Yakushima: Island of Primeval Forests *RERUN
The ancient natural environment on Yakushima Island, in Kagoshima Prefecture, is registered as a World Heritage Site. It is said that rain falls 35 days in a month on this island. Yakushima is located about 65 kilometers south of Cape Sata, the southernmost part of Kyushu. The island is about 30 kilometers in diameter, and is almost entirely mountainous, with 2,000-meter high mountains towering above the shoreline. The island's forests are home to trees more than a thousand years old. The mountains and the rain. The people and their prayers. This is the story of life in Yakushima.

The Forest of Yakushima

When entering one step into the forest of Yakushima, a pungent, yet pleasant "aroma" hits the visitor. It is the aroma of the wide variety of life forms that inhabit the forest. There are over 650 species of moss in Yakushima. There is no other place where so many are found on a single island. Sugi, or Japanese cedar trees, are native to the forest. Of these, those over a thousand years old are called "Yaku-sugi," and are seen mostly near the area between the altitudes of 700 to 1,000 meters.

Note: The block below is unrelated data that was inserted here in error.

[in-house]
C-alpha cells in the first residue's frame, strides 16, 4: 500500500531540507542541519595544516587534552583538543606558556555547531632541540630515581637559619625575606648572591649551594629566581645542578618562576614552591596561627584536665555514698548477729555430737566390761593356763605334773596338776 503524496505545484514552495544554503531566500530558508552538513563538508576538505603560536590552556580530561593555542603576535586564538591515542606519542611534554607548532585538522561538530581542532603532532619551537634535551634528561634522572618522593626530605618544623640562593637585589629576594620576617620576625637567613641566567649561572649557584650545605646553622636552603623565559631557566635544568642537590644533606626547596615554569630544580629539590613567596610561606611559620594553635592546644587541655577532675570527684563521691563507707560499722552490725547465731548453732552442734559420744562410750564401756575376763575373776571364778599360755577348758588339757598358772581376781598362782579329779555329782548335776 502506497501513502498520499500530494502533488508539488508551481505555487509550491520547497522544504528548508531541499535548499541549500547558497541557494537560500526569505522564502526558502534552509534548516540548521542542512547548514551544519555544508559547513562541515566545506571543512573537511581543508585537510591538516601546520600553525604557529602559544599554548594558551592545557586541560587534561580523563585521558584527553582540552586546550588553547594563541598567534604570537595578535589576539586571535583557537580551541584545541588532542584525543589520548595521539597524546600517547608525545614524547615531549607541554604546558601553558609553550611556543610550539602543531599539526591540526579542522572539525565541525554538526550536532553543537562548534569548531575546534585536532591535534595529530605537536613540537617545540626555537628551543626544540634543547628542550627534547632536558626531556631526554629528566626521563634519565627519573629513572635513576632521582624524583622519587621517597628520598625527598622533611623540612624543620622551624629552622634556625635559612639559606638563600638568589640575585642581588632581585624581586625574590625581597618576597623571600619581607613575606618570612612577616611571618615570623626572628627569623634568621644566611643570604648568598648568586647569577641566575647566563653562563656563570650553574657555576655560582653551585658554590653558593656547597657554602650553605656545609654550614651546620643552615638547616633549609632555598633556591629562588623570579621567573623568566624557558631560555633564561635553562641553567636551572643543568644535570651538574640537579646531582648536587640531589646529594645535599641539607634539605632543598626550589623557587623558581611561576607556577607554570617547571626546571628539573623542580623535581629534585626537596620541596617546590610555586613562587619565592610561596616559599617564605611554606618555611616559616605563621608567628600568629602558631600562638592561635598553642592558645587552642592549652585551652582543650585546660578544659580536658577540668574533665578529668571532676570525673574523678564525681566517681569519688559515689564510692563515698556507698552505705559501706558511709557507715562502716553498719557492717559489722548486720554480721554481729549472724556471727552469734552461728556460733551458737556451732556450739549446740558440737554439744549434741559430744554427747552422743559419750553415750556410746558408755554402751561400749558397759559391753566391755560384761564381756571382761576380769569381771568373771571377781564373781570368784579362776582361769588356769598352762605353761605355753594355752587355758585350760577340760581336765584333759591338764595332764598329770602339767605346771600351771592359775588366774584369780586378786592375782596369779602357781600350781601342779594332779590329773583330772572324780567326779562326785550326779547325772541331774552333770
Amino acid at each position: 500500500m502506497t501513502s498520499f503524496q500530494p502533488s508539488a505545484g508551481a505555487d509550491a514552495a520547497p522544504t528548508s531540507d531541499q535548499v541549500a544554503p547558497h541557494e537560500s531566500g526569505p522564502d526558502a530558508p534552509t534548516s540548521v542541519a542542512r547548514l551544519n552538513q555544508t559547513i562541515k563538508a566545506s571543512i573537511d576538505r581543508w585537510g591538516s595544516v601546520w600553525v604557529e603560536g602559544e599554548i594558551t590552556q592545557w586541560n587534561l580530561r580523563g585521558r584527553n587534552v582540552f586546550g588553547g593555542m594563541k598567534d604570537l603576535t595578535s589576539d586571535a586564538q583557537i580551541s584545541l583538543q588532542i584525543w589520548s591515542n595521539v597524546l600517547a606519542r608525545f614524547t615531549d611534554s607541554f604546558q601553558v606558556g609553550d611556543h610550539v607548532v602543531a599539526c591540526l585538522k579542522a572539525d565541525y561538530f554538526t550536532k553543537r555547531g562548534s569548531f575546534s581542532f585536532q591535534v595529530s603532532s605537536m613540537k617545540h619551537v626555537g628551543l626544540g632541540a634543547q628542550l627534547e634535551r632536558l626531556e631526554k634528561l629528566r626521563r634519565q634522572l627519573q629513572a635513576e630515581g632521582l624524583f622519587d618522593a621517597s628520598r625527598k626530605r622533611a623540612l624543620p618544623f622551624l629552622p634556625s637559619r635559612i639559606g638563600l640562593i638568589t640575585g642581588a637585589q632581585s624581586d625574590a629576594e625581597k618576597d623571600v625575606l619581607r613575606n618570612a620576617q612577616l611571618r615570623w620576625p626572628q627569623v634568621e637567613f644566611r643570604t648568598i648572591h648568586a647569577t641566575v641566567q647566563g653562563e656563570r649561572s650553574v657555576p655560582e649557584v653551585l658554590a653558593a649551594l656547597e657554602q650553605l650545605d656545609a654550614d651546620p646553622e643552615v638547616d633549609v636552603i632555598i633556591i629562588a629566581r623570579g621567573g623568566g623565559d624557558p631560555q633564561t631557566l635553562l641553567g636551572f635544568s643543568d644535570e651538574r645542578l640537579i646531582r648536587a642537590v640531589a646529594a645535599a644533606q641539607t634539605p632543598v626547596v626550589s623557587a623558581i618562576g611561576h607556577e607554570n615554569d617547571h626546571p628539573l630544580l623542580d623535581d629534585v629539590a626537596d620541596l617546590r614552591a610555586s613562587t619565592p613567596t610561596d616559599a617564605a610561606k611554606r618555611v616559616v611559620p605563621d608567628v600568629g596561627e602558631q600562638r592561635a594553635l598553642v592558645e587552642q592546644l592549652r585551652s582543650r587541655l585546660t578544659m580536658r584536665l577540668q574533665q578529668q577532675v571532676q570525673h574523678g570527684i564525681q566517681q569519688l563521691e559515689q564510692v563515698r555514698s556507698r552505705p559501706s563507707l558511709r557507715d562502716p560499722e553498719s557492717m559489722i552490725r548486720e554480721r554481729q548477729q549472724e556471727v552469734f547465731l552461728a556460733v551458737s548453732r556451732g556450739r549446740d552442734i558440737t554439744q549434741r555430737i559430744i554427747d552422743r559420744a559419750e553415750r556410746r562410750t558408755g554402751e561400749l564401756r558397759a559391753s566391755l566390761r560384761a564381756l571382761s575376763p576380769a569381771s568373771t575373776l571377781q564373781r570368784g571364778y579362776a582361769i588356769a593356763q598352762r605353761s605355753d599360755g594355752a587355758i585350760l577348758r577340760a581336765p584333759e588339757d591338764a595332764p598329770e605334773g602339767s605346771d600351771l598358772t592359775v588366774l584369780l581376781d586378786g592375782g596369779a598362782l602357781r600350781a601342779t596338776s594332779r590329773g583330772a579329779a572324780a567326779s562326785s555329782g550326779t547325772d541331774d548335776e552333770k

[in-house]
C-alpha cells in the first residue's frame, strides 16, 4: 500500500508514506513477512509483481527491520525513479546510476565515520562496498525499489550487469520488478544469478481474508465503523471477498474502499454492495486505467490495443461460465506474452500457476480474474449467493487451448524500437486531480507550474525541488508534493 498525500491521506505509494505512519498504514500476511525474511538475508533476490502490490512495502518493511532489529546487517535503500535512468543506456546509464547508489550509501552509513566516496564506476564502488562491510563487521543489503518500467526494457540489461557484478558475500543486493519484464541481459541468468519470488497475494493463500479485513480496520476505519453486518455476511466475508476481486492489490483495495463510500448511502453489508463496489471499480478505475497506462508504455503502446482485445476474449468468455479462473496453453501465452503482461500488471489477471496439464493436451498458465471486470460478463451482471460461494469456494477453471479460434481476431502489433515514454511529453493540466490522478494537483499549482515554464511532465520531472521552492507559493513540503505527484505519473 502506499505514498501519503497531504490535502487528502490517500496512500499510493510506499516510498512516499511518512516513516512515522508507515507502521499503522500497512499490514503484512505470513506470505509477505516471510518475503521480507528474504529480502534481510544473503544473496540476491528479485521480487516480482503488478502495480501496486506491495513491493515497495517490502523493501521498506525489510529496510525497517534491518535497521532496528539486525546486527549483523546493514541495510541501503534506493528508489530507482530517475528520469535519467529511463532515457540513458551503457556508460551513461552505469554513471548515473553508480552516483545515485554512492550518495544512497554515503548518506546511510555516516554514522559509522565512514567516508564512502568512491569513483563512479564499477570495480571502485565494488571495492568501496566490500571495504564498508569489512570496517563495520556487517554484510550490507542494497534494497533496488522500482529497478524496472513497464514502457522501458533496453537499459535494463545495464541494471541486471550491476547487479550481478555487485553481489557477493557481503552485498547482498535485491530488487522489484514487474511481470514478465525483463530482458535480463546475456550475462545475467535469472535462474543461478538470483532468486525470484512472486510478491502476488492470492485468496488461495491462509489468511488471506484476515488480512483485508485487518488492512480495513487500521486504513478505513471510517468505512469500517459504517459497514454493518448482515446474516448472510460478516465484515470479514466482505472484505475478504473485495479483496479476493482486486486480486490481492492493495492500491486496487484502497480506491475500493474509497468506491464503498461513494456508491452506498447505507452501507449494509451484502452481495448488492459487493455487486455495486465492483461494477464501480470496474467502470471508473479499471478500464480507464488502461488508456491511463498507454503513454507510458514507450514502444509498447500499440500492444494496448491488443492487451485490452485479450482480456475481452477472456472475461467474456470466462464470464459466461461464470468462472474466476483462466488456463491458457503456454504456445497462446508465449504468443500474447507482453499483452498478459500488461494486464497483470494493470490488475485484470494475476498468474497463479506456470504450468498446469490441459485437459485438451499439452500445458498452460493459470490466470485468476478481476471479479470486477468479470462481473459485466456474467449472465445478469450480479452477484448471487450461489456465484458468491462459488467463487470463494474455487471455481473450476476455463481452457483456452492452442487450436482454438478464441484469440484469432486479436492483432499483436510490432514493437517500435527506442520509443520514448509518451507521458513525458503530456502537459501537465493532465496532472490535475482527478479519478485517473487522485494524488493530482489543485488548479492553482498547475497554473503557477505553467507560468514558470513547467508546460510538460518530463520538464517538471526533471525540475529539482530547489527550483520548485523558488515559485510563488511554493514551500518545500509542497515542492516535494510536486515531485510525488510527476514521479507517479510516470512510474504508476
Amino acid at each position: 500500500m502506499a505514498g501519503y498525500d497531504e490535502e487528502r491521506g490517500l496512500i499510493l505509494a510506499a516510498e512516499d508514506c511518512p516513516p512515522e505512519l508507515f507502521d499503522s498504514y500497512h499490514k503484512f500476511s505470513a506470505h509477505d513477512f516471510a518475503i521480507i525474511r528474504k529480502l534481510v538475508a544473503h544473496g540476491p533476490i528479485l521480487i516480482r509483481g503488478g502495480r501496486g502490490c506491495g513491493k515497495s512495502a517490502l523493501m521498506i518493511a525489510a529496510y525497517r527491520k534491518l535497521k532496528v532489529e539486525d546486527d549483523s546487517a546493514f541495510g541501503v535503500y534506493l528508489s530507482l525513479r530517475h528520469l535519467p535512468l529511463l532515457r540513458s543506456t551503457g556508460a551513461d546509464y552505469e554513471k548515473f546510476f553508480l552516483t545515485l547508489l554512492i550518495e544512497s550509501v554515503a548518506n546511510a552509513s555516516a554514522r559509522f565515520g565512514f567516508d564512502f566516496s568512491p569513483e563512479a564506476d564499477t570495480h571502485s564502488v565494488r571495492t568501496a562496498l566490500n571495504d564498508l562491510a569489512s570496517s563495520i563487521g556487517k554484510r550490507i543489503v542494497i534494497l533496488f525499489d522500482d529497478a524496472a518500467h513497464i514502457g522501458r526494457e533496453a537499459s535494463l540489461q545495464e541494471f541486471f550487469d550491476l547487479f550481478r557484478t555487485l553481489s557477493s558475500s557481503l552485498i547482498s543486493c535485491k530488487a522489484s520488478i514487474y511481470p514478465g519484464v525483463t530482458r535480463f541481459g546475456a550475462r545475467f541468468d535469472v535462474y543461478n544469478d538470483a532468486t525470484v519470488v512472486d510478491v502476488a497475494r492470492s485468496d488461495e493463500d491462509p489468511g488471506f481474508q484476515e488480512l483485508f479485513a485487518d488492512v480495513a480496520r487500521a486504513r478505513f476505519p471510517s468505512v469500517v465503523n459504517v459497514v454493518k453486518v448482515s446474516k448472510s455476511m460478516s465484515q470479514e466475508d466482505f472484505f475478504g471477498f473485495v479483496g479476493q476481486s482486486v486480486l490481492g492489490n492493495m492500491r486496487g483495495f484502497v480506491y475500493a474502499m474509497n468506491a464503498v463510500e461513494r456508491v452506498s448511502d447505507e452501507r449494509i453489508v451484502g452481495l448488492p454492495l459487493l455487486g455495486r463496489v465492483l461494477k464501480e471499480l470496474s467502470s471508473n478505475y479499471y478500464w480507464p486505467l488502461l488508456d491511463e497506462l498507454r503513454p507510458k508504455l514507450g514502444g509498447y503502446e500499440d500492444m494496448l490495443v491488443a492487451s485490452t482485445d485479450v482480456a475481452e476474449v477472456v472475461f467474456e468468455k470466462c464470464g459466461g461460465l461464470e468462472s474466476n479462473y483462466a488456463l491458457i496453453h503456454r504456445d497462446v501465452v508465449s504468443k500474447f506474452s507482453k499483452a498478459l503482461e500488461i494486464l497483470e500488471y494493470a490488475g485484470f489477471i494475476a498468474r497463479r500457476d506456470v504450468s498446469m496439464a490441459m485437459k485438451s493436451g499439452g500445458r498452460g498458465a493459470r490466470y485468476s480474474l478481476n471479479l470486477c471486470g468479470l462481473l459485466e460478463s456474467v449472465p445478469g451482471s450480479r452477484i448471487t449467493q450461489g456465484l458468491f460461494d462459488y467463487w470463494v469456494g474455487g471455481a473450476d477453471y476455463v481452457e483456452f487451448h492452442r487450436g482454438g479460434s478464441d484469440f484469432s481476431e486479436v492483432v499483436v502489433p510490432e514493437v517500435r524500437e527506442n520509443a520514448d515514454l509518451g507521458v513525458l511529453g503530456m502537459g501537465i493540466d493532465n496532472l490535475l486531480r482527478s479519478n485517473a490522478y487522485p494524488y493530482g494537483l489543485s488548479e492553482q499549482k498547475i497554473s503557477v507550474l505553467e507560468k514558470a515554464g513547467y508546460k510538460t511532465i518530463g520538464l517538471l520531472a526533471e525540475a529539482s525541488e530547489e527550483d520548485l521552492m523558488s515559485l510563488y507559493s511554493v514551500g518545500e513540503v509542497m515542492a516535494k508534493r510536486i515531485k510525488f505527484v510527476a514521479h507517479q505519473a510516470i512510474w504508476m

On the island, there is a traditional event that expresses the day-to-day gratitude to a deity. It is the "Take-Mairi," a 2-day pilgrimage to the top of Nagatadake, where the mountain deity dwells. It is held twice a year, in spring and autumn. The "Take-Mairi" is said to have started more than 500 years ago. Connecting the village and the summit is a very long steep trail. It is thought to be the roughest trail in Yakushima.

The "Washing of the Buds"

The long rain caused by the moist air from the sea tells the coming of spring to the island. When this rain comes, it is the signal that the rainy season has begun in Yakushima. On the island, there is a name for each type of rain season period. The rain in early March, which moistens the sprouting vegetation, is called the "Ki-No-Me-Nagashi" which means the "washing of the buds."